* population biological models are parameterized from empirical data
* genetic information can be used to infer the population biology of the infectious disease

The course will focus on how the formal methods ("how") can be used to derive biological insights about the host-pathogen system ("about").
ContentAfter an introduction into the history of infectious diseases and epidemiology the course will discuss basic epidemiological models and the mathematical methods of their analysis. We will then discuss the population dynamical effects of intervention strategies such as vaccination and treatment. In the second part of the course we will introduce into more advanced topics such as the effect of spatial population structure, explicit contact structure, host heterogeneity, and stochasticity. In the final part of the course we will introduce basic concepts of phylogenetic analysis in the context of infectious diseases.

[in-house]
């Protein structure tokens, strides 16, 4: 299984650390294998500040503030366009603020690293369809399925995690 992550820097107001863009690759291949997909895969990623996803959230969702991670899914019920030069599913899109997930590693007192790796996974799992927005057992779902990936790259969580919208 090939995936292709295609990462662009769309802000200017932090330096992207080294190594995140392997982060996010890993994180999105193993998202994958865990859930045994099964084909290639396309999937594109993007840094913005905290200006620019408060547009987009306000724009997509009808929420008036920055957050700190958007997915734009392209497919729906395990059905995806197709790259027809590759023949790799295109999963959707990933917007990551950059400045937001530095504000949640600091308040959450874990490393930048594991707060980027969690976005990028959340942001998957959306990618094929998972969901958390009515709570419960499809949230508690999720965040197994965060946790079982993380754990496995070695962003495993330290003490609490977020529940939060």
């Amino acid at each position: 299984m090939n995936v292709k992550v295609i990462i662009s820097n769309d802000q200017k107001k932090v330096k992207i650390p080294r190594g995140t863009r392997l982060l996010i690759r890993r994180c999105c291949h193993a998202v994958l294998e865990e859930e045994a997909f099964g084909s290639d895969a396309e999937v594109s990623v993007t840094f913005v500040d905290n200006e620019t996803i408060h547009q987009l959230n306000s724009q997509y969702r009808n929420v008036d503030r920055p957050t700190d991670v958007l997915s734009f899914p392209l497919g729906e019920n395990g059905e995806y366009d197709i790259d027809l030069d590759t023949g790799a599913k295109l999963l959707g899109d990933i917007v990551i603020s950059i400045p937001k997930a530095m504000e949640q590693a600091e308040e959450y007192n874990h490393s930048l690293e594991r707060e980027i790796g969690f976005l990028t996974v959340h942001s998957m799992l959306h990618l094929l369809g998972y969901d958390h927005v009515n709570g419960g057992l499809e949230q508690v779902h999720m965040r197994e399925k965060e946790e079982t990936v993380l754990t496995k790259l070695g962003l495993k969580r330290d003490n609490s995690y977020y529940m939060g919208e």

Lecture notesSlides and script of the lecture will be available online.
LiteratureThe course is not based on any of the textbooks below, but they are excellent choices as accompanying material:
* Keeling & Rohani, Modeling Infectious Diseases in Humans and Animals, Princeton Univ Press 2008
* Anderson & May, Infectious Diseases in Humans, Oxford Univ Press 1990
* Murray, Mathematical Biology, Springer 2002/3
* Nowak & May, Virus Dynamics, Oxford Univ Press 2000
* Holmes, The Evolution and Emergence of RNA Viruses, Oxford Univ Press 2009
Prerequisites / NoticeBasic knowledge of population dynamics and population genetics as well as linear algebra and analysis will be an advantage.